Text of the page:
Larimer County’s Only Public Landfill Is Almost Full, With No Replacement – Yet

May 10, 2018

When it opened in 1963, the Larimer County Landfill had plenty of room to hold most of the trash produced by the residents of Estes Park, Fort Collins and Loveland. Its annual input was 50,000 tons per year.

But last year, the landfill swallowed 350,000 tons of garbage.

By 2025, according to projections, it will balloon to 540,000 tons.

The landfill’s mountainous “working face” is now nearly as high as the natural foothills of Horsetooth Reservoir that serve as its backdrop. On busy days, more than 1,000 trash trucks and smaller haulers can clog the landfill’s entrance gates.

Its previously isolated location – 8 miles south of Old Town, Fort Collins – is no longer the remote hideaway it once was. Dozens of housing developments and businesses dot the hillsides surrounding it.  

The landfill, like waste facilities in Colorado and around the country, has a limited amount of something called “air space,” or the volume of physical space a landfill is permitted to use for trash disposal.

The Larimer County Landfill’s is about to run out.

Officials predict the landfill will reach capacity by the end of 2024 or early 2025.

That’s 6 years from now — no time, if you ask anyone in the trash business. At that point, all the garbage that gets dumped there will have to go somewhere else. Expanding the landfill at its current site is not an option, according to the facility’s director, Stephen Gillette.

“Once that capacity is reached, see you! We’re closed,” he said. “By December ’24, under current scenarios, we’ll close the gates and say, ‘onto new and better diversion techniques.’”

That’s why a group of elected officials, city and county staff from Larimer County, Estes Park, Fort Collins and Loveland are racing to secure a plan for new waste management infrastructure.

Coined the North Front Range Wasteshed Coalition, the intergovernmental group has spent the past 2 years studying how to handle the growing amount of garbage in northern Colorado. They’ve hired national consultants, conducted surveys of residents and held a series of open house meetings on the issue to get feedback from communities. 

All of their work is leading up to this summer, when a course of action will be decided.

­The coalition has narrowed the options down to five proposals:

  • A new county landfill
  • A central transfer station
  • A construction and demolition waste processing facility
  • A food waste composting facility
  • A yard waste composting facility, including a county-wide ban on yard waste in the new landfill

The coalition’s timeline is straightforward: Nail down an infrastructure plan by the end of 2018 and implement supportive local policies through the work of a trash political action committee. Members are also exploring public-private partnerships that remain under wraps.

By 2020, start building. 

A map of the current trash flow in the region overseen by the North Front Range Wasteshed Coalition.
Credit North Front Range Wasteshed Coalition

Honore Depew, an environmental planner for Fort Collins, represents the city in the coalition.  He, along with the other members, revealed the top five most promising ideas during an open house meeting held on Monday, May 7.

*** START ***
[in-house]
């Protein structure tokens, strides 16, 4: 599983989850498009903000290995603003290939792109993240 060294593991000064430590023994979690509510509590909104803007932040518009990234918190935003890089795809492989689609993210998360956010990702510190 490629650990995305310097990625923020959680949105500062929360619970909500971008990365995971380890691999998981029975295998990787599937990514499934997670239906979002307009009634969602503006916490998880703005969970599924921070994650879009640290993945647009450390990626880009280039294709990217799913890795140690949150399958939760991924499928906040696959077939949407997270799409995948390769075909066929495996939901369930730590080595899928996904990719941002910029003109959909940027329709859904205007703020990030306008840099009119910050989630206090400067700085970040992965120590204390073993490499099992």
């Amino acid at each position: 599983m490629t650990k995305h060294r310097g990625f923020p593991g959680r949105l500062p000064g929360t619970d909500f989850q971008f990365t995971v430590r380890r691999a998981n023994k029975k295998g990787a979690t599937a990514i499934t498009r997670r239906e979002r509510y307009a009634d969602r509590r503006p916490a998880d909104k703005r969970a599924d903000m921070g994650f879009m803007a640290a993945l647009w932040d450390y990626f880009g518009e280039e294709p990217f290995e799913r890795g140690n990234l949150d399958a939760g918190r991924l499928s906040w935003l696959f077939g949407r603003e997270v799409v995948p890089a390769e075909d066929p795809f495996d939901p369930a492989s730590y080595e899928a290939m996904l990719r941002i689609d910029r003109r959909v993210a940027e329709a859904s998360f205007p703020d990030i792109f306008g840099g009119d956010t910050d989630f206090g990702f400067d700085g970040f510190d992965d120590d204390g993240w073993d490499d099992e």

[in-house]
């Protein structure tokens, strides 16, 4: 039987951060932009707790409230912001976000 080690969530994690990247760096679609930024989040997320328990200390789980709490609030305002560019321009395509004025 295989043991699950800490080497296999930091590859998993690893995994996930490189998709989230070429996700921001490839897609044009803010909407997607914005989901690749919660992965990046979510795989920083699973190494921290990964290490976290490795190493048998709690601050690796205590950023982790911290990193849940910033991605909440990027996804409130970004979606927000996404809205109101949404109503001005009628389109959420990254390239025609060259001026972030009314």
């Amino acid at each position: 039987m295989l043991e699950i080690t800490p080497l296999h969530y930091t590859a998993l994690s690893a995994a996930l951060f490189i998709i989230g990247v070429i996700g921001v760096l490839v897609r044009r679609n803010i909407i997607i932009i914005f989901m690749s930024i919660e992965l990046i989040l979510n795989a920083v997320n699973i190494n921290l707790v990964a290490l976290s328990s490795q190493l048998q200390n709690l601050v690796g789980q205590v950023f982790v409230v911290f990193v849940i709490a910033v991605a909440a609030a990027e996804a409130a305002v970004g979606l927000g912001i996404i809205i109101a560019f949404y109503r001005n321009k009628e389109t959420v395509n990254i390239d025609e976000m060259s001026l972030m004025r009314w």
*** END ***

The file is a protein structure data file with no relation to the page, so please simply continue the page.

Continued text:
He said a new county landfill, if approved by elected officials, would be located in a 640-acre swath of land north of Fort Collins, near Wellington. The four other facilities would be built at the Larimer County Landfill’s current site.

But it’s not as simple as just dumping trash in another location. The key to sustainable growth, Depew said, is making sure that communities are talking throughout the process.

“Throughout northern Colorado, people are living and working and traveling more and more in different areas, so having consistency throughout the region makes it easier for everyone to sort of understand how to handle their waste materials,” he said.

Ron Gilkerson, solid waste project director for the coalition, echoed Depew’s calls for collaboration.

“We need process controls and ordinances that are adopted by our municipal partners to get the mixed waste to this facility, so the county can put it on the ground,” he said. “That’s the next step.”

Gilkerson said he hopes that will happen before the end of the year. Without them, they can’t build anything.

Laurel Grimm owns Dumpster Rental, a family hauling business in the city, and was at the May 7 meeting. She said she liked what she heard from the coalition but hoped to see more aggressive recycling efforts.

“Going to the landfill as often as I do, I cannot believe how much furniture I see that goes in the landfill,” she said.

The coalition’s plan also calls for the diversion of up to 40 percent of trash from the new landfill on top of what’s already being recycled or composted.

Stephen Gillette, director of the county’s solid waste program, said he is certain the region is ready for its next chapter of waste management – even if he’s not around for it.

“As I say I'll be around for the setting of the table, but might not be there for the banquet,” he said. “That’s okay. I've done my damage and I can move on.”

Gillette is planning to retire before 2025. During his tenure as director, he’s helped Larimer County build a capital investment fund of nearly $40 million from the landfill’s profits.

“This is an enterprise fund,” he said. “We run this like a business.”

While unlikely to be the final pick, according to the coalition, another option the group has studied is building nothing.

Trash then would have to be outsourced to landfills in Weld County or Denver. The additional driving could emit 6,000 metric tons of carbon dioxide into the atmosphere each year and push up monthly rates.

Members of the coalition will take the five recommendations to city and town councils across Larimer County for approval starting in late May.